The red star credited with pitch-forking the Left back to power in Kerala is set to fade into the sunset.
Soon after the Left Democratic Front (LDF) scored an emphatic victory in the recently concluded state assembly elections, the central leadership bypassed 93-year-old VS Achuthanandan – said to be the main architect of the coalition’s victory – for chief ministership on account of his “poor health”.
Achuthanandan was told at the eleventh hour that the decision was taken because of his age, although that didn’t seem to be a problem when he was leading the LDF’s election campaign until a month ago.
Interestingly, only a week before the results came out, CPI(M) general secretary Sitaram Yechury accorded a ‘red salute’ to the aged leader who had been crisscrossing the state with the vigor of an 18-year-old, and asked youth leaders to take a leaf out of his book. However, Yechury announced on Friday that Pinarayi Vijayan would be the new chief minister, and Achuthanandan would be “Kerala’s Fidel Castro” – hinting that he would be kept in an advisory position.
When Achuthanandan was asked to spearhead the election campaign a few months ago, he reportedly asked Yechury if he would support him if the state unit decided to sideline him after securing a victory. The party general secretary had replied in the positive.
However, the central leadership’s plan to win the West Bengal polls through an alliance with the Congress failed to materialise. A weak-kneed Yechury couldn’t stand up to the might of the Kerala unit, where Vijayan enjoyed overwhelming support, and eventually succumbed to their demand.
Going by Achuthanandan’s record, he is unlikely to suffer this ‘humiliation’ in silence. A statement made to the media that he would rather be seen as a “watchdog” means chief minister designate Vijayan – his arch-foe in the party for over two decades – might have to put up with the CPI(M) veteran breathing down his neck for the whole of his tenure.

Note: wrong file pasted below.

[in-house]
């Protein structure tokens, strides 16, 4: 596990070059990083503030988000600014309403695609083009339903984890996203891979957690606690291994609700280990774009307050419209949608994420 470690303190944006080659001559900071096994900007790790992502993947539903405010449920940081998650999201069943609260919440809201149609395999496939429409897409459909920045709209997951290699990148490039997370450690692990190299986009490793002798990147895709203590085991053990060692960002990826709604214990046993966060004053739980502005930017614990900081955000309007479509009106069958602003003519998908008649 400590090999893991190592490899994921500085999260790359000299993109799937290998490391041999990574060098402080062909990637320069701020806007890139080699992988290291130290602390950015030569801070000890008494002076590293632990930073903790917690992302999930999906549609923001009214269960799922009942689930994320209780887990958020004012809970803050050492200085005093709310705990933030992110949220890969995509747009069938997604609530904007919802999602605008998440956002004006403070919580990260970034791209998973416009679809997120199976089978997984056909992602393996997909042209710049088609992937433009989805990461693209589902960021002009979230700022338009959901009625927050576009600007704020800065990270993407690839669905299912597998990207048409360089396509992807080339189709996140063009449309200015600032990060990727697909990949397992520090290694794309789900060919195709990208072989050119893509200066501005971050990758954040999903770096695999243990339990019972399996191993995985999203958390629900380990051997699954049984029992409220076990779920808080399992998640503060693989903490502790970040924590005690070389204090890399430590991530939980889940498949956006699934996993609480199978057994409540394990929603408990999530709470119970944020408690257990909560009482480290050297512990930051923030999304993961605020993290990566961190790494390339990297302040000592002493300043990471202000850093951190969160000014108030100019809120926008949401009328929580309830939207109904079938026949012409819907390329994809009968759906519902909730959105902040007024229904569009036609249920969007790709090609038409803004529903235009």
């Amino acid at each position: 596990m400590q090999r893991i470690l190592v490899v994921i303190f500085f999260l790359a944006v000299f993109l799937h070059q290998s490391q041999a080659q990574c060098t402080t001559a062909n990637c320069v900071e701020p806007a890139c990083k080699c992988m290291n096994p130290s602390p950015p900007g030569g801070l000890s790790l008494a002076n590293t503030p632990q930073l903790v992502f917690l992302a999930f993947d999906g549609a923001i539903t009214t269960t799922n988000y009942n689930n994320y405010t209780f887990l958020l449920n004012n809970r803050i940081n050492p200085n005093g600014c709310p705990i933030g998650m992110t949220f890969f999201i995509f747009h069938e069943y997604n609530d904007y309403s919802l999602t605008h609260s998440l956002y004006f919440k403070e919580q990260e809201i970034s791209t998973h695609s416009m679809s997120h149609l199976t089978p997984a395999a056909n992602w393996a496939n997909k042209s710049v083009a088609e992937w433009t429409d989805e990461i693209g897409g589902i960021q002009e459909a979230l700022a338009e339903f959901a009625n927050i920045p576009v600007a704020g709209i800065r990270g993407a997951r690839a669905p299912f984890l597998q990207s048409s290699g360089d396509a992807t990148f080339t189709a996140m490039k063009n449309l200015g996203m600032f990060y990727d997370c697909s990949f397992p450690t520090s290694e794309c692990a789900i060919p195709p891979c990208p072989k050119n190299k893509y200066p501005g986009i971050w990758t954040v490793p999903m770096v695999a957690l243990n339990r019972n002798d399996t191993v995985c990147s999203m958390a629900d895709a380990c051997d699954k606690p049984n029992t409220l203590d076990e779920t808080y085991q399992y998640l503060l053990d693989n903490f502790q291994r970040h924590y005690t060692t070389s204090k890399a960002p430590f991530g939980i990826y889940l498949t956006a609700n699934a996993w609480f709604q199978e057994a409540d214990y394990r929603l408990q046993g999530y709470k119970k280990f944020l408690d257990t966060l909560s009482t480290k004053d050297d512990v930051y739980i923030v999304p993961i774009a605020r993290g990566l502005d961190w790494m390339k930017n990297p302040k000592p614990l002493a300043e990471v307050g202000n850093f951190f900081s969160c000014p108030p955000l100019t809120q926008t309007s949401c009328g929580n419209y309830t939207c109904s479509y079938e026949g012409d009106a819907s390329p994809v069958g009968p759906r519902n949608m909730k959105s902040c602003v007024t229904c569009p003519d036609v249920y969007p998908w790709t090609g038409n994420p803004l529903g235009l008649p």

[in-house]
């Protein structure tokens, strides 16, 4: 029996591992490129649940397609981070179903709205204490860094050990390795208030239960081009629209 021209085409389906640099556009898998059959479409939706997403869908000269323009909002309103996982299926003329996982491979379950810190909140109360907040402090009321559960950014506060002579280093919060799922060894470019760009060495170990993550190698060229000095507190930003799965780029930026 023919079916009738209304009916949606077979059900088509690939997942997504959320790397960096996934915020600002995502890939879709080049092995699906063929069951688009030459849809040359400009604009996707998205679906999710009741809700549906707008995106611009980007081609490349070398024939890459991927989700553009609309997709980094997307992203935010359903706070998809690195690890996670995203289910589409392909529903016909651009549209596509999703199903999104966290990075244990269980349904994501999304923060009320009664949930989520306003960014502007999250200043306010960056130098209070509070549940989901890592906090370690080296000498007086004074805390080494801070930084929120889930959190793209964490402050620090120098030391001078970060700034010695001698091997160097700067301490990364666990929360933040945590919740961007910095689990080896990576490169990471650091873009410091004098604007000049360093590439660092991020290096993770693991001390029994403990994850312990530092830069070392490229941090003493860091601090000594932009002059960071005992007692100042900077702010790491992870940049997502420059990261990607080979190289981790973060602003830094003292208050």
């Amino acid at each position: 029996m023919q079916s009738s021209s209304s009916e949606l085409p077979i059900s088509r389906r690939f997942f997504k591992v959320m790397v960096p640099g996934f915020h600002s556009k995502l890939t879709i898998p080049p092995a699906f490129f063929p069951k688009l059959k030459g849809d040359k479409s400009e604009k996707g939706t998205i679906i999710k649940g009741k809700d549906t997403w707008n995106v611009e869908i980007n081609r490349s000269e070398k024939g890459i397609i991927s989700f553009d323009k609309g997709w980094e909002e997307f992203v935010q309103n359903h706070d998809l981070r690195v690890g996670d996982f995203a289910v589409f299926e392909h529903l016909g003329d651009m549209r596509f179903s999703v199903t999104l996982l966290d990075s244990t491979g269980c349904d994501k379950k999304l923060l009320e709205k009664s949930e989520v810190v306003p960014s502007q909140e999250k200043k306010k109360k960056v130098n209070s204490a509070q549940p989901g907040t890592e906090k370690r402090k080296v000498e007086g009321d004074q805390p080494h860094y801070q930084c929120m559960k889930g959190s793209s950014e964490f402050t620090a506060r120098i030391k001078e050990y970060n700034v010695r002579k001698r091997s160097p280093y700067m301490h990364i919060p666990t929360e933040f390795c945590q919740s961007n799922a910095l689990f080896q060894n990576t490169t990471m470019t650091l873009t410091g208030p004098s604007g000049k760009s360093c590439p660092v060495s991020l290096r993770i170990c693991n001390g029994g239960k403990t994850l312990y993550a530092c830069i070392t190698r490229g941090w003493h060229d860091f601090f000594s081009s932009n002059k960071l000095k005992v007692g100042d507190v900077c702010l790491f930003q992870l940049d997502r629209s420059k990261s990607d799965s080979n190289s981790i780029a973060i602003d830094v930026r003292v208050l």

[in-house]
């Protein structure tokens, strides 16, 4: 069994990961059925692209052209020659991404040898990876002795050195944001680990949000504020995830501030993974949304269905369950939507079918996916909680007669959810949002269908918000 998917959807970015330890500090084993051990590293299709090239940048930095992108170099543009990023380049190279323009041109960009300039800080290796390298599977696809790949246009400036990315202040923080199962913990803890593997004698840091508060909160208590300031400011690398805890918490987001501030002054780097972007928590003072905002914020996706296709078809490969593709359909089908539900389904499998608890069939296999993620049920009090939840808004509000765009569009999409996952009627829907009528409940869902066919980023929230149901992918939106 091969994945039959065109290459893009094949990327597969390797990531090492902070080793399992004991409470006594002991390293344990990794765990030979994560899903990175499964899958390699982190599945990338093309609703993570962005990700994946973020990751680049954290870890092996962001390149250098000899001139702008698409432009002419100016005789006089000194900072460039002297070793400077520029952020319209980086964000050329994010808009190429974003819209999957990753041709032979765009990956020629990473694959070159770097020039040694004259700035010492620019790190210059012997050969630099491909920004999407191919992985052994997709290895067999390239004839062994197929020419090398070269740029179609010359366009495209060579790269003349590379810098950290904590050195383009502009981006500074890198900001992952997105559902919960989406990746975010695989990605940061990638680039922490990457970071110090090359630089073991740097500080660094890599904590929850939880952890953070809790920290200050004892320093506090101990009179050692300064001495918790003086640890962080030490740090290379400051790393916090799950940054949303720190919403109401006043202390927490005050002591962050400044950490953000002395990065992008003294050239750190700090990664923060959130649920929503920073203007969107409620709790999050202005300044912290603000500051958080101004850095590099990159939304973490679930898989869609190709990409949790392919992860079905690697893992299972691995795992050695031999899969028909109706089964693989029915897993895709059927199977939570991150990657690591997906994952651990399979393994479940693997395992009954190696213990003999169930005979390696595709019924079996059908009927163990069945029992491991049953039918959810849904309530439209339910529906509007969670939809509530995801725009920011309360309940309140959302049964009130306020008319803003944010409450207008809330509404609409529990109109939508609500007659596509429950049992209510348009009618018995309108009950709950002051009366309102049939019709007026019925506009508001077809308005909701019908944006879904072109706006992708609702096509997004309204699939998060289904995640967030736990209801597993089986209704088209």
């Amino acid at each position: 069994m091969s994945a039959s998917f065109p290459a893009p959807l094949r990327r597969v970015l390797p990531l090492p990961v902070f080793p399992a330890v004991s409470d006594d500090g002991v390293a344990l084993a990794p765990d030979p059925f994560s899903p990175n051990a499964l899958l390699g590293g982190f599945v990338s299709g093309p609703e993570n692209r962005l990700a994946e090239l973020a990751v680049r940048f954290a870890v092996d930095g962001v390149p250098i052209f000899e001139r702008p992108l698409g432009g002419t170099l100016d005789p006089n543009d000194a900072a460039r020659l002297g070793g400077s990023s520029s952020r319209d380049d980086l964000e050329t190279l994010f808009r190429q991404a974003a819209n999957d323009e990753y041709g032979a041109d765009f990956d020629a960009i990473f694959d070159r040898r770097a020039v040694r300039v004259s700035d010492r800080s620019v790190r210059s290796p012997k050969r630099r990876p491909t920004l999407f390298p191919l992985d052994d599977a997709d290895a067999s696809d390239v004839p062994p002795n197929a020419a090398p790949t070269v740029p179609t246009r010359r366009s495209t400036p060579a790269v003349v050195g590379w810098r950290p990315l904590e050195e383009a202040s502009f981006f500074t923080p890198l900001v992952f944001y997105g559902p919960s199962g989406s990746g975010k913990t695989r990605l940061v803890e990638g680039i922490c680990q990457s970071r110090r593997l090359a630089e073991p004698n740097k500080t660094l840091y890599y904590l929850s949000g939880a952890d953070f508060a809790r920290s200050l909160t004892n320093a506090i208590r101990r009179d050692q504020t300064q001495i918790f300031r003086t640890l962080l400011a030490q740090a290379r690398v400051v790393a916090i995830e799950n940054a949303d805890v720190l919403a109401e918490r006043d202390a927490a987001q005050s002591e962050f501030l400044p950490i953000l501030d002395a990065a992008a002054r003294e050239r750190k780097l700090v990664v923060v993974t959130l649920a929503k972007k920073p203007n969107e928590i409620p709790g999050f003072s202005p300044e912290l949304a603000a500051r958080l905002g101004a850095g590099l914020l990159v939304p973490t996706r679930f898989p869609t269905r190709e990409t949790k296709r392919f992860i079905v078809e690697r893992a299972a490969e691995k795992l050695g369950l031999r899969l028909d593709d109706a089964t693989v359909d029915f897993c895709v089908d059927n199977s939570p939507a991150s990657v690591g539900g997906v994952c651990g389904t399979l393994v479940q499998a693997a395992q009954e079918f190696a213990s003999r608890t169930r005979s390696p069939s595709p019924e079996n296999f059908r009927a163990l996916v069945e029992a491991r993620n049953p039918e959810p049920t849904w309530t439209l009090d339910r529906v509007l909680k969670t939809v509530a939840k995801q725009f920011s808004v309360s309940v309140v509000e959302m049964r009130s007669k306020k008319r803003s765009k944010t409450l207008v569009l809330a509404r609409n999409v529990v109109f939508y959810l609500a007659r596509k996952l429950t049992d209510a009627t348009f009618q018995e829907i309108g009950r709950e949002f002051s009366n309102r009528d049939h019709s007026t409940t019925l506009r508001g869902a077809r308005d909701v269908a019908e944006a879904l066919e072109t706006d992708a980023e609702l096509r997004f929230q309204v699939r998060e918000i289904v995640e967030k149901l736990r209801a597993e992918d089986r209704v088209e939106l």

“Till my last breath, I will continue to fight against corruption and communalism,” he said in a recent Facebook post.
The mood in the Achuthanandan camp is that of resentment. “People thronged in large numbers to hear him. The verdict was for VS. How can you ignore him after crossing the hurdle with his help?” asked a supporter.
Hectic efforts are on to placate Achuthanandan, the only surviving member of the 32-strong group that walked out of the Communist Party of India to form the CPI(M) in 1964. Worried over the mounting sympathy for the sidelined leader, the party leadership is keen to accommodate him in a key post – such as an advisor to the government with cabinet rank. Even his son has reportedly been offered a plum post, possibly as the chairman of a state PSU, to rein in his fury. But knowing how much Achuthanandan prizes his image and pride, he’s unlikely to take up any of the offers.
Fearing a tussle between Vijayan and Achuthanandan, the party did not project a chief ministerial candidate before the recent assembly elections. The strategy paid off and the LDF wrested power from the Congress, winning 91 seats in the 140-member house.